The revolution of dairy farming with automatic milking machines

November 16, 2010, University of Sydney
The robotic rotary automates most milking tasks.

This week heralds a new era in dairy farming with the revelation of the robotic rotary, a world first, developed by DeLaval in collaboration with the University of Sydney and Australia's FutureDairy project.

Designed for Australian grazing herds with more than 300 , the robotic rotary automates most milking tasks, enabling the job to be performed as a background activity, without the presence of a human operator.

Chair of FutureDairy, Shirley Harlock, said the robotic rotary was a major step towards addressing two of the key challenges facing the industry - the availability of labor and the lifestyle associated with dairying.

"This is one of the most exciting developments that has occurred in the 40 years I've been dairy farming," Ms. Harlock said.

"Although it won't suit all dairy farmers, the robotic rotary offers considerable benefits in terms of enabling more flexible working conditions and improved lifestyle."

While automatic milking systems have been widely adopted overseas, their application on Australian farms has been slower, mainly because the technology was developed for European herds which are smaller, and housed indoors for most of the year.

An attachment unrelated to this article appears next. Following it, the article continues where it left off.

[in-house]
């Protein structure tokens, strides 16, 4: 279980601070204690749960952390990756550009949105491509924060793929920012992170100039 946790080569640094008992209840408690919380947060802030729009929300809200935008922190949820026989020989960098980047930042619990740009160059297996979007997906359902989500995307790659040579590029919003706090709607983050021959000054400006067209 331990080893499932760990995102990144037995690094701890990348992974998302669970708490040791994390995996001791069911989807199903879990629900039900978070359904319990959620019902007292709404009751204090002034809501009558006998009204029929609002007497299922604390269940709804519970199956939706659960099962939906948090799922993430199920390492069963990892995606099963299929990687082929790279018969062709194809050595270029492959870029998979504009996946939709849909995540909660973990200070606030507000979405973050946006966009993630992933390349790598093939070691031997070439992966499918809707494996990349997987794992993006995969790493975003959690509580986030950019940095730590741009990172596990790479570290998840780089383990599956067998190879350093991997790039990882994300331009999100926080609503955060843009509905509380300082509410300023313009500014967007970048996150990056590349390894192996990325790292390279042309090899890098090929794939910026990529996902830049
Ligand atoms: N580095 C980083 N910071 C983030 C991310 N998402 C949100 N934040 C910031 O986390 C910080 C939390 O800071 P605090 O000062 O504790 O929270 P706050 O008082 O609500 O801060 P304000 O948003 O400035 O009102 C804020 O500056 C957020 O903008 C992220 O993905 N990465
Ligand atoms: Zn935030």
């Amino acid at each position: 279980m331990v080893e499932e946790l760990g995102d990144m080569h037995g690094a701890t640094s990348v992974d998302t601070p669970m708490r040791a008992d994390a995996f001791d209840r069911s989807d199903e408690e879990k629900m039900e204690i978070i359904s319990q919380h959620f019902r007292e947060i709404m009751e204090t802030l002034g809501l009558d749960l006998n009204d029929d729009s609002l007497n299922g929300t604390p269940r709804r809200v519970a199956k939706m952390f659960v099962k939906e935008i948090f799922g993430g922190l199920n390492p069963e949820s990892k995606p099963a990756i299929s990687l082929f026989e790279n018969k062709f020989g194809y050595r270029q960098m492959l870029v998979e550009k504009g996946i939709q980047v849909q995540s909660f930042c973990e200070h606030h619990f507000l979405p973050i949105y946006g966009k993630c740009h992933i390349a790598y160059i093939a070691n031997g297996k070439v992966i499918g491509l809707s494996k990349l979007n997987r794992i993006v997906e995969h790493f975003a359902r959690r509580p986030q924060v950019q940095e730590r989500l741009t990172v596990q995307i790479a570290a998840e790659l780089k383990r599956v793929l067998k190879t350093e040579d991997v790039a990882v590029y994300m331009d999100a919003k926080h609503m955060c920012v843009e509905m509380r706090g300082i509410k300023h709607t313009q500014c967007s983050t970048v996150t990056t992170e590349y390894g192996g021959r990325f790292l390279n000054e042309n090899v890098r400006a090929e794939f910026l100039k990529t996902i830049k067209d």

FutureDairy research has proven that automatic milking systems can operate effectively in Australia's pasture-based system, achieving both high pasture utilisation and acceptable AMS unit utilisation. However the available technology was best suited to herds of less than 300, due to capacity (number of cows that can be milked by each unit in a 24-hour period) and cost. The robotic rotary offers a better solution for larger Australian dairy herds.

A limited commercial release is planned for 2011 under the brand name DeLaval AMR (automatic milking rotary). The recommended retail price for the DeLaval AMR has not been announced yet but it will be competitive in the automatic milking segment for larger herds. It is likely to cost more than a conventional rotary with all the 'bells and whistles' but the running costs would be significantly lower because of reduced labor input.

The next step in Australia will be the installation of robotic rotaries on two commercial farms in 2011. These installations will be closely monitored and supported by DeLaval and the FutureDairy team. The experience provides the opportunity to identify issues and continue the development of the system in the 'real life' situation.

Although developed for Australian conditions, the robotic rotary is flexible enough to operate under a variety of dairying systems such as free-stalls and loose housing which are typical of overseas industries.

The potential value for larger herds overseas has already been recognised, with the recent announcement that the DeLaval AMR will receive the prestigious 2010 Eurotier Gold Medal in Germany on 16 November 2010.

The development of the robotic rotary was possible through a private-public-industry collaboration of Dairy Australia, DeLaval, the University of Sydney and Industry & Investment, NSW.

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